Other drug interdictions at sea


In addition to protecting the marine environment, Amphibious Shield will crack down on drug trafficking in Dominican coastal waters.

Even before Amphibious Shield was launched, the Dominican Navy and other security forces had made a number of large drug seizures in recent years.

For example, in April 2013, the Navy worked in cooperation with the Dominican Republic's National Directorate for Drug Control (DNCD) to seize 279 kilograms of cocaine and arrest two suspects, officials said.

The Navy and the DNCD made the bust off the coast of Boca Chica, where security forces converged on a boat while three men were seen throwing drugs overboard.

In another operation, in December 2012, drug enforcement agents dismantled a narco-trafficking organization that was using go-fast boats to transport drugs into the country near the city of Baní, west of Santo Domingo.

Drug enforcement agents intercepted one of the boats and seized 10 packets of cocaine. Law enforcement authorities said they believed the drug traffickers had tossed at least 800 kilograms of cocaine overboard before security forces interdicted the boat.

“They are members of a drug trafficking network that imports cocaine from Colombia,” the DNCD said in a press release.



The Dominican Navy launched “Amphibious Shield,” a security operation to combat drug trafficking and illegal fishing in the northern and southern regions of the country.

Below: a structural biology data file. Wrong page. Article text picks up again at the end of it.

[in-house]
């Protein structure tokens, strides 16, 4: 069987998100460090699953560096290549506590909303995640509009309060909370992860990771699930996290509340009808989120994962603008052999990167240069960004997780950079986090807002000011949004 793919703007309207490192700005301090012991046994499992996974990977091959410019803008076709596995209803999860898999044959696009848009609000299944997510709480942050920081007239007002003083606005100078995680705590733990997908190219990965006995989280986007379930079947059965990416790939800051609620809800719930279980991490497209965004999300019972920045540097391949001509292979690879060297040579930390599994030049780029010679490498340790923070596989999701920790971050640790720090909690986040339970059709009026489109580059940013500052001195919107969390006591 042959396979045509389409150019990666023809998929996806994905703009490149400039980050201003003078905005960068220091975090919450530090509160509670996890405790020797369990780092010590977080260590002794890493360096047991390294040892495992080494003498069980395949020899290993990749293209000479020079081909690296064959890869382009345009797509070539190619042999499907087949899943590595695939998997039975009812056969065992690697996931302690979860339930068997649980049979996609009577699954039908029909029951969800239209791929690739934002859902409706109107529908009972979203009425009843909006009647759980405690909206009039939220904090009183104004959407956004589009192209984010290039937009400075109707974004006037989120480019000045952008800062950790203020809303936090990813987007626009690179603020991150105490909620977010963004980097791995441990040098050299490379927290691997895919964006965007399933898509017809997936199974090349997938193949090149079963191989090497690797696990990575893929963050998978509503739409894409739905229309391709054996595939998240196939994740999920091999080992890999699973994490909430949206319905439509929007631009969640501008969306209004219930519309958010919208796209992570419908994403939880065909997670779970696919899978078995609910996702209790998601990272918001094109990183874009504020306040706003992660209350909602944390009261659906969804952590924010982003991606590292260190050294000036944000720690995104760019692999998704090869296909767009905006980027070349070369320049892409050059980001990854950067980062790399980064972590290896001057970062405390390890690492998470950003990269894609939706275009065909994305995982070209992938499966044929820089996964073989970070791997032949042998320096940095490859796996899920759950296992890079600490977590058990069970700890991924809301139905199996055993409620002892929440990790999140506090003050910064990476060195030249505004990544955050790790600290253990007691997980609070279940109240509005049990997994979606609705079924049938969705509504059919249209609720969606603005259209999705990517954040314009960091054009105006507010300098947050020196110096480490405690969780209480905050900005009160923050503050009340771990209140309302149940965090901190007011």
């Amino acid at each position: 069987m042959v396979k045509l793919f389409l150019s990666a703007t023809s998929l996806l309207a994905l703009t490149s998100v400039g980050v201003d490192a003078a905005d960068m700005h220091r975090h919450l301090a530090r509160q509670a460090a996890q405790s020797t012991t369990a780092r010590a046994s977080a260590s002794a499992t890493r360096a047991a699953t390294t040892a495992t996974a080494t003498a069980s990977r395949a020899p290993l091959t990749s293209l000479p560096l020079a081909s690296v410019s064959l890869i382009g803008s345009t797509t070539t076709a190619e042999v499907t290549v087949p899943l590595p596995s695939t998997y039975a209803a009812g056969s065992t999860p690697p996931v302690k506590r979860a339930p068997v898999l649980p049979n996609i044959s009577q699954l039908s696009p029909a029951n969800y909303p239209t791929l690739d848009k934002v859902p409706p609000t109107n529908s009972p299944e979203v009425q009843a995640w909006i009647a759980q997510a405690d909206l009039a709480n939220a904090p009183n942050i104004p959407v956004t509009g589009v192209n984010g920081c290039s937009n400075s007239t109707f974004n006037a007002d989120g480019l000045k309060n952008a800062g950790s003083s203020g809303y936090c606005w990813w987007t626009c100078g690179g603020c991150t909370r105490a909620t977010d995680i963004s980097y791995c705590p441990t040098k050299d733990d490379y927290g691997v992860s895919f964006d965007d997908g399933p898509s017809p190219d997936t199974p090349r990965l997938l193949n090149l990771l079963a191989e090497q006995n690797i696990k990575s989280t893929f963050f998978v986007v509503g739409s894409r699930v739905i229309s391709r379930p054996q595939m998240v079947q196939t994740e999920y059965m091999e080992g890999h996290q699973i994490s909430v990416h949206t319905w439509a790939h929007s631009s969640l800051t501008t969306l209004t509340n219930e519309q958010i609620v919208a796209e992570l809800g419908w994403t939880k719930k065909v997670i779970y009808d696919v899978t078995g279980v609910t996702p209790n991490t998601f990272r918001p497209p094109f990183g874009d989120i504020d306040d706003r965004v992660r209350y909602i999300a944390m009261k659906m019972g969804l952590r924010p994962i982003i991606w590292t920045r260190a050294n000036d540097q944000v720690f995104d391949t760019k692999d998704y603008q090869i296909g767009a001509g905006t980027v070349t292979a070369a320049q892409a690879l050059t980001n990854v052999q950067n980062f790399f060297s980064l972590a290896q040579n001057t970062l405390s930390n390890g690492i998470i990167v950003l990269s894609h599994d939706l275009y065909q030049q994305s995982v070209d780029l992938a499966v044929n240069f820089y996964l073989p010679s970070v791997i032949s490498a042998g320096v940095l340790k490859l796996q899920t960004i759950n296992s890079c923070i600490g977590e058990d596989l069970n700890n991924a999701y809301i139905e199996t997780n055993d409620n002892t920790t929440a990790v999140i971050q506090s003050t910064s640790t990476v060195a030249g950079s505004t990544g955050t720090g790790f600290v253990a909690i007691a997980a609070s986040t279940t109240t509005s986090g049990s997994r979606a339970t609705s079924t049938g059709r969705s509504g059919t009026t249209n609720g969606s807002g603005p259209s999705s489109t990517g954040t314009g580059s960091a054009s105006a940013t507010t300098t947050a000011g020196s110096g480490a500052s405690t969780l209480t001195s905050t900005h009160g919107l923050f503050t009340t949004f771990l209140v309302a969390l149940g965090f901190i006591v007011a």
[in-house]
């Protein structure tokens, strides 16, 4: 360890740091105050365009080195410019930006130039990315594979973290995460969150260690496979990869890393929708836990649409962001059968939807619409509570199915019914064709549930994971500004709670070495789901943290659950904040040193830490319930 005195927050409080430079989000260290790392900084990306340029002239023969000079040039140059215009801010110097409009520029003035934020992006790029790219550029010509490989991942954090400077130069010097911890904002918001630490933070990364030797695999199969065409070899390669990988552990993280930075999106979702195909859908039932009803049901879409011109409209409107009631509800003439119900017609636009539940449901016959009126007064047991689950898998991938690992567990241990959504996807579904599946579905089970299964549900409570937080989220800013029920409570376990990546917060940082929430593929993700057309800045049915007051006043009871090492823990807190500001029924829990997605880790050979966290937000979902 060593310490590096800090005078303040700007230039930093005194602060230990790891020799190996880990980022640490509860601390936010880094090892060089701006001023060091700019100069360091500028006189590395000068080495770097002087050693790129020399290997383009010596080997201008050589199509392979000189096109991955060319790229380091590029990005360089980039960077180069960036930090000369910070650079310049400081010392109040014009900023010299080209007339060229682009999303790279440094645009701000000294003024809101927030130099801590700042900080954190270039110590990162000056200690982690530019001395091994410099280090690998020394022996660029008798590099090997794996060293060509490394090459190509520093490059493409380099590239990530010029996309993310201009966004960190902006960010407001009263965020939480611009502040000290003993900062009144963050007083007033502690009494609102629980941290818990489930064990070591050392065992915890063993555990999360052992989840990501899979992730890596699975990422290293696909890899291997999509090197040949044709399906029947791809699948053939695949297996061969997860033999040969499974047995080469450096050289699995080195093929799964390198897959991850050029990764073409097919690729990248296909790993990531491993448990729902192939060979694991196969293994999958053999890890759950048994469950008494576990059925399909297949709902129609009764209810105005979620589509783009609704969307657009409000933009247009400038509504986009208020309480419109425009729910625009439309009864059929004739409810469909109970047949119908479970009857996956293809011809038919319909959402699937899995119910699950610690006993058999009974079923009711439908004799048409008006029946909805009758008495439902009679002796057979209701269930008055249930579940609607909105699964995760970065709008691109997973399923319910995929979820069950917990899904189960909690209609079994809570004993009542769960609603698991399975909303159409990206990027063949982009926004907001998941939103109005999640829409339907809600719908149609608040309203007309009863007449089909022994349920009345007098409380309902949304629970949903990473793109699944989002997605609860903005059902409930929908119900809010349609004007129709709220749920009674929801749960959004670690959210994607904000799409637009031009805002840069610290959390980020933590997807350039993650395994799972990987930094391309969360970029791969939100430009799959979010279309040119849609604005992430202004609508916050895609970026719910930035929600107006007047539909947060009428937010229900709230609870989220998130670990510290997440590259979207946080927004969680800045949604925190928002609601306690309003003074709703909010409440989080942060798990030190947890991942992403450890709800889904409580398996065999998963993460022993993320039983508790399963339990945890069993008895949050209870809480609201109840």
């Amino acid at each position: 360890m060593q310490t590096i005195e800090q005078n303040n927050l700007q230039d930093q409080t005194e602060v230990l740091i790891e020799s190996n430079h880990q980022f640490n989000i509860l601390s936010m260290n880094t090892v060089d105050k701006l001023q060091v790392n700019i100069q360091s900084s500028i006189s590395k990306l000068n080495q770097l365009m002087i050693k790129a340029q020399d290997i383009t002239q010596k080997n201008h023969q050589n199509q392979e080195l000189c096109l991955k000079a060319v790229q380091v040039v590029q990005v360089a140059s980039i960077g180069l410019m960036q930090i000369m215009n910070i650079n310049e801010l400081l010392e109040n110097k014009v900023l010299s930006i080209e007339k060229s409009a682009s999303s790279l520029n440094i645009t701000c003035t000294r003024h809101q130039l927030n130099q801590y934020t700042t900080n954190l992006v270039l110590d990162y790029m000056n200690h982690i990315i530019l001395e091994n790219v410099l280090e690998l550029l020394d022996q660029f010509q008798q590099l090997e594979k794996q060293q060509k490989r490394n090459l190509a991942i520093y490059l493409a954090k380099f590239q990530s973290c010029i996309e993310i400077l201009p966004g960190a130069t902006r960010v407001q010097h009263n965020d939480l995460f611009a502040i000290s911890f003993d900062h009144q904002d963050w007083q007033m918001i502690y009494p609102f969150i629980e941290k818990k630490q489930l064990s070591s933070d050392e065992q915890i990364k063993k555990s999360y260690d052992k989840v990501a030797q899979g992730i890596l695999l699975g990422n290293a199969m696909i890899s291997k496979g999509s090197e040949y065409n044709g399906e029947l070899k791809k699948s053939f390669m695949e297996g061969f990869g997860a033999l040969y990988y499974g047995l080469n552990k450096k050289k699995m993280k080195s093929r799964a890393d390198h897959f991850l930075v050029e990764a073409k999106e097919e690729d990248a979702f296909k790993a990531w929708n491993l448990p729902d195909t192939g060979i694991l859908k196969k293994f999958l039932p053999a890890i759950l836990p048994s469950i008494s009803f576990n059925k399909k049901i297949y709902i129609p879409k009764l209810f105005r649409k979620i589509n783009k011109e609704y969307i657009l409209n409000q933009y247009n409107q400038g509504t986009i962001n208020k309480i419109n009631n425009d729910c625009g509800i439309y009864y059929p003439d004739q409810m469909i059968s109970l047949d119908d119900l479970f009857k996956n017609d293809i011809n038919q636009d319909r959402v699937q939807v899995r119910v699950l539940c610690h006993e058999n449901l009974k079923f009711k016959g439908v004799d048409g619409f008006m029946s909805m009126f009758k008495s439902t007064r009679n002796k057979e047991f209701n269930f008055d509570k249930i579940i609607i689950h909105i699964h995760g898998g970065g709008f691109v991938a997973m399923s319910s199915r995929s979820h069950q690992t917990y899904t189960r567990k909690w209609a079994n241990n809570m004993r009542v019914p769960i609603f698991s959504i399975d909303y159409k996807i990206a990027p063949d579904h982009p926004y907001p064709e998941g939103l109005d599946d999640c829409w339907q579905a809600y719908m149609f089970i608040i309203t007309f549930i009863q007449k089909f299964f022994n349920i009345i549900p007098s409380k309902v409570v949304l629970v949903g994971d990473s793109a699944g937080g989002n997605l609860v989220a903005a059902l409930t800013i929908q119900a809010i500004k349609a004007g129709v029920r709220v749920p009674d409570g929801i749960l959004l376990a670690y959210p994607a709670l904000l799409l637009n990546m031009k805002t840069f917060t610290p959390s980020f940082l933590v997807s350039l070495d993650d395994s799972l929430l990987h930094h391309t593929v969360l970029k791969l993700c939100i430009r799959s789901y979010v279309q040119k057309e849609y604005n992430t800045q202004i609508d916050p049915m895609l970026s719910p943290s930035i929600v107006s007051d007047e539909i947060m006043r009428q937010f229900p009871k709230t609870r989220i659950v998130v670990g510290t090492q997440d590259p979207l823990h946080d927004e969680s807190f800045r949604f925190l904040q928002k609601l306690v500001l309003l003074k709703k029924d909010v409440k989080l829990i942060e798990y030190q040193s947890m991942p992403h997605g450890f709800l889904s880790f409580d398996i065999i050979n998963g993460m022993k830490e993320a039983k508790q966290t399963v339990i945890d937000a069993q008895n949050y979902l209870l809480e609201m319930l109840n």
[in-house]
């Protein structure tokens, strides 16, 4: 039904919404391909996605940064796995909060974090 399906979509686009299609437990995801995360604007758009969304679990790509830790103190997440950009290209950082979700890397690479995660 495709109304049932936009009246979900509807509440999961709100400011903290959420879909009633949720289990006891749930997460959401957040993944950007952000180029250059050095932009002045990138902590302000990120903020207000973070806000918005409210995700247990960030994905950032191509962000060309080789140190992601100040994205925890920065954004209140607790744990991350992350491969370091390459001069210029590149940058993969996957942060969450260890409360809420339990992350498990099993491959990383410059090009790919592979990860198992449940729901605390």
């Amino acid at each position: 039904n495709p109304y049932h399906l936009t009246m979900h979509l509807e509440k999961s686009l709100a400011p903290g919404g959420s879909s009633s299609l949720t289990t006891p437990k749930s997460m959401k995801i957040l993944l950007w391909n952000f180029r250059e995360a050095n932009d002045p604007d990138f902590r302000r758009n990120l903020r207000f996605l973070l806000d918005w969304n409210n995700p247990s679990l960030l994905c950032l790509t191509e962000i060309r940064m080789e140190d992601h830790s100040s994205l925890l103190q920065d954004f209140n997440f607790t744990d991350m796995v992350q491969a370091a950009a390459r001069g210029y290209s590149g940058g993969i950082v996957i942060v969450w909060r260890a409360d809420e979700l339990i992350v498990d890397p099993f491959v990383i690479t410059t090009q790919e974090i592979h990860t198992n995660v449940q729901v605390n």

Dismantling organized crime groups which prey on the country's natural resources through illegal activities is one of the initiative's goals. The operation will also target organized crime groups which engage in an array of illegal activities, including human trafficking, arms smuggling, and the illicit transport of contraband, such as untaxed cigarettes.

The Office of the Chief of Staff for the Dominican Navy launched Amphibious Shield on January 18 by deploying three cutters and two interceptor go-fast boats to the northern and southern coasts.

Naval vessels deployed to northern and southern coasts


To protect those maritime regions, the Navy deployed the Coast Guard Cutter Canopus GC-107 and the interceptor go-fast boats Polaris LI-162 and Dubhe LI-164 to the Southern Naval Zone, while the mid-sized patrol vessel Capotillo PM-204 and the Cutter Procion GC-103 were deployed to the Northern Naval Zone.

During the first two weeks of the operation, the Navy captured 14 suspects, including eight Haitians and six Dominicans.

The Haitian nationals were allegedly fishing illegally aboard three shops off the coast of Montecrist in Dominican waters. And the six Dominicans were caught on the coasts of Samaná and Sabana de la Mar as they attempted to travel illegally to Puerto Rico.